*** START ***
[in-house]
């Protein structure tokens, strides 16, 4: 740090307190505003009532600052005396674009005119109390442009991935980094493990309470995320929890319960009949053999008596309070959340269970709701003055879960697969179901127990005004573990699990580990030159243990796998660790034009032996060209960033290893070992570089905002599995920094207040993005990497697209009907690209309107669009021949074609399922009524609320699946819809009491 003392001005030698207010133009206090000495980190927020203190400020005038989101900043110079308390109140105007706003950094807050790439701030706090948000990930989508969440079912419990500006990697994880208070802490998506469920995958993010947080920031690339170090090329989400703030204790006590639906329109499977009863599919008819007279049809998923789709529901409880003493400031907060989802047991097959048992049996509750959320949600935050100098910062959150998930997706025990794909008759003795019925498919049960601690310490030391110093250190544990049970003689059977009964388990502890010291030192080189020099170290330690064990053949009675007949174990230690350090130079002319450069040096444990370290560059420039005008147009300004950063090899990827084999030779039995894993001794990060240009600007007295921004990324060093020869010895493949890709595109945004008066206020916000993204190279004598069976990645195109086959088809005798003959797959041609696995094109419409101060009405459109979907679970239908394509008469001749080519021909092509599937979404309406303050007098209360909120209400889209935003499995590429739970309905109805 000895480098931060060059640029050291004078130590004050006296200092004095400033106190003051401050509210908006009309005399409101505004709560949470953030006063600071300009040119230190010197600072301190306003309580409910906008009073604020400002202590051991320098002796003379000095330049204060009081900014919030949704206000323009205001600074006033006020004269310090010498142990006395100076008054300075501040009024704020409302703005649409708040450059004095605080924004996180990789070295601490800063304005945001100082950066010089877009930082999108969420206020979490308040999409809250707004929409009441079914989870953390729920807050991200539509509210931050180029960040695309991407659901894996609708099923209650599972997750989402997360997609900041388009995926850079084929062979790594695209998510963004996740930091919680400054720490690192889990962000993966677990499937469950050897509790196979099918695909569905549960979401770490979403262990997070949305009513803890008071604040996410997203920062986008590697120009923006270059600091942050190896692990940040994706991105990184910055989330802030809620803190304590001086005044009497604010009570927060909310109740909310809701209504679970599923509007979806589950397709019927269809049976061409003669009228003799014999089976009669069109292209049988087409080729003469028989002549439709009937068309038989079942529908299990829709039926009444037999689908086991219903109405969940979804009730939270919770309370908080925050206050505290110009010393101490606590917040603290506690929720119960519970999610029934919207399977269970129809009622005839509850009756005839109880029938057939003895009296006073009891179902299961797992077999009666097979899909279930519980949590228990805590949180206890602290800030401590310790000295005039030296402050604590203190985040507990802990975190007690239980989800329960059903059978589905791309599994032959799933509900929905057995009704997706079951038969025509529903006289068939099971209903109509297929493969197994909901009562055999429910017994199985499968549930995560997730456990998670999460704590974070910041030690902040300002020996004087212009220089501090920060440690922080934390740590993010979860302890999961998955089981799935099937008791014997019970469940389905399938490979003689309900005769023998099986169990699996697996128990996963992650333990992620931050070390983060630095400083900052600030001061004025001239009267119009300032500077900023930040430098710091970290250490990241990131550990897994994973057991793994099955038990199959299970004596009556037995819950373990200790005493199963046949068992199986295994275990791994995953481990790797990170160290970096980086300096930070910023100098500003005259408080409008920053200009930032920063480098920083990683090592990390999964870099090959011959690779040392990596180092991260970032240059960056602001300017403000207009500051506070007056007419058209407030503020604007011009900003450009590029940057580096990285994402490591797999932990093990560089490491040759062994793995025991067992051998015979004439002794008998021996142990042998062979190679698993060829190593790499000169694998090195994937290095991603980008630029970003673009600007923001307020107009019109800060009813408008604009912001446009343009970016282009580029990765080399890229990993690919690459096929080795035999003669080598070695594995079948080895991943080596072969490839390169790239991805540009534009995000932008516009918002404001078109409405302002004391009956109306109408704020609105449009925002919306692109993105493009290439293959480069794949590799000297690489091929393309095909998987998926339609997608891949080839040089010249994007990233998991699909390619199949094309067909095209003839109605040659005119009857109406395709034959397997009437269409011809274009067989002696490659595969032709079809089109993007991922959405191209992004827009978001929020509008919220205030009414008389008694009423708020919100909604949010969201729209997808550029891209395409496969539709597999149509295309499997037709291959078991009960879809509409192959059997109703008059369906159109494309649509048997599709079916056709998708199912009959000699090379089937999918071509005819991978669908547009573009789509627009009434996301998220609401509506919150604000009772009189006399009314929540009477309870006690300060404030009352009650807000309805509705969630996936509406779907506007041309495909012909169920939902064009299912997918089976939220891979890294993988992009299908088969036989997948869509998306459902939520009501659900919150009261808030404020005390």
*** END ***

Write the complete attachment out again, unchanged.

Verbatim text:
[in-house]
């Protein structure tokens, strides 16, 4: 740090307190505003009532600052005396674009005119109390442009991935980094493990309470995320929890319960009949053999008596309070959340269970709701003055879960697969179901127990005004573990699990580990030159243990796998660790034009032996060209960033290893070992570089905002599995920094207040993005990497697209009907690209309107669009021949074609399922009524609320699946819809009491 003392001005030698207010133009206090000495980190927020203190400020005038989101900043110079308390109140105007706003950094807050790439701030706090948000990930989508969440079912419990500006990697994880208070802490998506469920995958993010947080920031690339170090090329989400703030204790006590639906329109499977009863599919008819007279049809998923789709529901409880003493400031907060989802047991097959048992049996509750959320949600935050100098910062959150998930997706025990794909008759003795019925498919049960601690310490030391110093250190544990049970003689059977009964388990502890010291030192080189020099170290330690064990053949009675007949174990230690350090130079002319450069040096444990370290560059420039005008147009300004950063090899990827084999030779039995894993001794990060240009600007007295921004990324060093020869010895493949890709595109945004008066206020916000993204190279004598069976990645195109086959088809005798003959797959041609696995094109419409101060009405459109979907679970239908394509008469001749080519021909092509599937979404309406303050007098209360909120209400889209935003499995590429739970309905109805 000895480098931060060059640029050291004078130590004050006296200092004095400033106190003051401050509210908006009309005399409101505004709560949470953030006063600071300009040119230190010197600072301190306003309580409910906008009073604020400002202590051991320098002796003379000095330049204060009081900014919030949704206000323009205001600074006033006020004269310090010498142990006395100076008054300075501040009024704020409302703005649409708040450059004095605080924004996180990789070295601490800063304005945001100082950066010089877009930082999108969420206020979490308040999409809250707004929409009441079914989870953390729920807050991200539509509210931050180029960040695309991407659901894996609708099923209650599972997750989402997360997609900041388009995926850079084929062979790594695209998510963004996740930091919680400054720490690192889990962000993966677990499937469950050897509790196979099918695909569905549960979401770490979403262990997070949305009513803890008071604040996410997203920062986008590697120009923006270059600091942050190896692990940040994706991105990184910055989330802030809620803190304590001086005044009497604010009570927060909310109740909310809701209504679970599923509007979806589950397709019927269809049976061409003669009228003799014999089976009669069109292209049988087409080729003469028989002549439709009937068309038989079942529908299990829709039926009444037999689908086991219903109405969940979804009730939270919770309370908080925050206050505290110009010393101490606590917040603290506690929720119960519970999610029934919207399977269970129809009622005839509850009756005839109880029938057939003895009296006073009891179902299961797992077999009666097979899909279930519980949590228990805590949180206890602290800030401590310790000295005039030296402050604590203190985040507990802990975190007690239980989800329960059903059978589905791309599994032959799933509900929905057995009704997706079951038969025509529903006289068939099971209903109509297929493969197994909901009562055999429910017994199985499968549930995560997730456990998670999460704590974070910041030690902040300002020996004087212009220089501090920060440690922080934390740590993010979860302890999961998955089981799935099937008791014997019970469940389905399938490979003689309900005769023998099986169990699996697996128990996963992650333990992620931050070390983060630095400083900052600030001061004025001239009267119009300032500077900023930040430098710091970290250490990241990131550990897994994973057991793994099955038990199959299970004596009556037995819950373990200790005493199963046949068992199986295994275990791994995953481990790797990170160290970096980086300096930070910023100098500003005259408080409008920053200009930032920063480098920083990683090592990390999964870099090959011959690779040392990596180092991260970032240059960056602001300017403000207009500051506070007056007419058209407030503020604007011009900003450009590029940057580096990285994402490591797999932990093990560089490491040759062994793995025991067992051998015979004439002794008998021996142990042998062979190679698993060829190593790499000169694998090195994937290095991603980008630029970003673009600007923001307020107009019109800060009813408008604009912001446009343009970016282009580029990765080399890229990993690919690459096929080795035999003669080598070695594995079948080895991943080596072969490839390169790239991805540009534009995000932008516009918002404001078109409405302002004391009956109306109408704020609105449009925002919306692109993105493009290439293959480069794949590799000297690489091929393309095909998987998926339609997608891949080839040089010249994007990233998991699909390619199949094309067909095209003839109605040659005119009857109406395709034959397997009437269409011809274009067989002696490659595969032709079809089109993007991922959405191209992004827009978001929020509008919220205030009414008389008694009423708020919100909604949010969201729209997808550029891209395409496969539709597999149509295309499997037709291959078991009960879809509409192959059997109703008059369906159109494309649509048997599709079916056709998708199912009959000699090379089937999918071509005819991978669908547009573009789509627009009434996301998220609401509506919150604000009772009189006399009314929540009477309870006690300060404030009352009650807000309805509705969630996936509406779907506007041309495909012909169920939902064009299912997918089976939220891979890294993988992009299908088969036989997948869509998306459902939520009501659900919150009261808030404020005390």